Understanding the Vietnam War in In Country

By Shaho Hassanpour

Sam’s discovery of herself ends the quest of finding information about her father and the Vietnam War. Knowing what the war was like from sources cannot fully help us to understand the real War in Vietnam.


Understanding the Vietnam War in In Country

By Shaho Hassanpour


The novel In Country (1985) by Bobbie Ann Mason tells the story of a young girl, named Sam Hughes, who wants to know about her father who died in the Vietnam War and the history of the war. In order to uncover this, she asks the member of her family and other veterans who have taken part in the Vietnam War, but she fails to reveal the reality. Nobody wants to tell her about the situation in Vietnam. Throughout the novel, readers learn that Sam’s quest for the truth about her father and the Vietnam War concludes instead with the discovery of herself.

To achieve her goal, Sam tries to find the answer she looking for by asking her mother, Irene. But Irene does not want to talk about her first husband, Dwayne. “I was married him a month and I hardly remember him” (167). Sam’s uncle, Emmett, who took part in the War, tells her about things he wants to remember. “ … Sam had a picture of Vietnam in her mind from Emmett’s story, a pleasant countryside, something like Florida” (51). Emmett is always silent because he wants to protect Sam. He tells Sam that she cannot learn from the past. “The main thing you learn from history is that you can’t learn from history. That is what history is” (226).

On the other hand, Sam tries to imagine the situation in Vietnam. “… Sam tried to imagine three men fighting in the jungles” (48). TV programmes also make Sam imagine some situations that her father must have faced in Vietnam. For the first time she watches the evening report news from Vietnam on the first colour TV, but this does not satisfied her, so she keeps on searching for more facts so as to understand the real reality.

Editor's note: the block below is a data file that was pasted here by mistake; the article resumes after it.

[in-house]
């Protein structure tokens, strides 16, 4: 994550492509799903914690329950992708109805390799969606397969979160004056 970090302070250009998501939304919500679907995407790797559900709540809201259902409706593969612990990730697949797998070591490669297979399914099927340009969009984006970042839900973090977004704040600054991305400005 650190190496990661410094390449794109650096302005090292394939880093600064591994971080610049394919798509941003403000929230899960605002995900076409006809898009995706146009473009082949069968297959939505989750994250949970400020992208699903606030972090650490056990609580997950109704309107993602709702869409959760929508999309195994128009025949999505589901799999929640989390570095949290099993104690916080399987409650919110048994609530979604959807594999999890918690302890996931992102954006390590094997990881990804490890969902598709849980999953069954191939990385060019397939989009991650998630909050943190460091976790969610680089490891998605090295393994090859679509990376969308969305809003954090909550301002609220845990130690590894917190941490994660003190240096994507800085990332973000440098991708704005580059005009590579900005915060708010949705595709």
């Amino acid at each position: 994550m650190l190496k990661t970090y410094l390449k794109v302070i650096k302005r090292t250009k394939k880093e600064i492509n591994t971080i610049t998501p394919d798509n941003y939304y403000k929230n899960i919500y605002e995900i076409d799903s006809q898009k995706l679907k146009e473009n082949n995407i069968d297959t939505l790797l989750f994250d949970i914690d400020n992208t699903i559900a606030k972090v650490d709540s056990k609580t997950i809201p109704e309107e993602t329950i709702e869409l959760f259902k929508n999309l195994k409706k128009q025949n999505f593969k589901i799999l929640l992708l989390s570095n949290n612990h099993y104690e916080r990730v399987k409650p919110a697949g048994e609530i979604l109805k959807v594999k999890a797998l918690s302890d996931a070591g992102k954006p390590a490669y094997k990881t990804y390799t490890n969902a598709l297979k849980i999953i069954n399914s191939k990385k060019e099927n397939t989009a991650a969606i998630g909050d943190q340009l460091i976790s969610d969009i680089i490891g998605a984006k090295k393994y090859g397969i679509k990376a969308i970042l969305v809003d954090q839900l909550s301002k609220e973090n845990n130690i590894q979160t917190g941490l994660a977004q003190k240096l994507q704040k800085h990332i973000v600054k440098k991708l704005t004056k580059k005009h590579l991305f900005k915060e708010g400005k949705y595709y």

Another source of Sam’s information is her father’s dairy and letters Irene allows Sam to read those letters her father sends her from the Vietnam. After reading the letters, she becomes disappointed. The letters had nothing to do with the War. Here is an example: “The mosquitoes are eating me alive! But that’s the worst so far. I reckon I will make it (180). Sam finds a more detailed version of the War and her father’s life in the dairy her grandparent give her. When she reads the dairy, she finds that her father is neither such a man as she imagined from her letters, nor is he the one she read about her from her family. Sam’s grandmother, Mamaw, said that her son was thoughtfulest son she could ever have (196). The dairy exposes more about her father than what she wants to know. Sam considers her father’s fear, confusion for the first time. Sam ashamed of having such a father and tells Emmett that she hates her father because of the way he talks about gooks and keeling (221). Consequently, she decided to experience something like the Vietnam War for herself. As a result of this revolution, she decides the only way to know her father could be in one of the veterans’ words. “Stop thinking about Vietnam Sambo. You don’t know how it was, and never will. There is no way you can understand. So just forget it. Unless you’ve been the boonies, you don’t know” (136).

Finally, Sam camps out in the swamp to find her own reality. What does she learn from her experience in the swamp? Sam learns that she would never feel how veterans felt in Vietnam. Emmett says to her, “There are things you can figure out, but most things you can’t”. He waved at the dark swamp. “There are things that you can never figure out” (226). Following Sam’s experience in the swamp, Emmett thinks it would be a great idea to go to Washington to visit the Vietnam War Memorial. At the memorial place, while Sam is looking for her fathers’ name, she comes across her own name. At this moment she realizes that she has a meaning in the war. “SAM A HUGHES”. It is the first on line. It is down enough to touch. She touches her own name. How odd it feels, as though all the names in America have been used to decorate this wall” (254). Sam’s discovery of herself ends the quest of finding information about her father and the Vietnam War. Knowing what the war was like from sources cannot fully help us to understand the real War in Vietnam.


In Country by Bobbie Ann Mason (1985-08-03): Amazon.co.uk: Books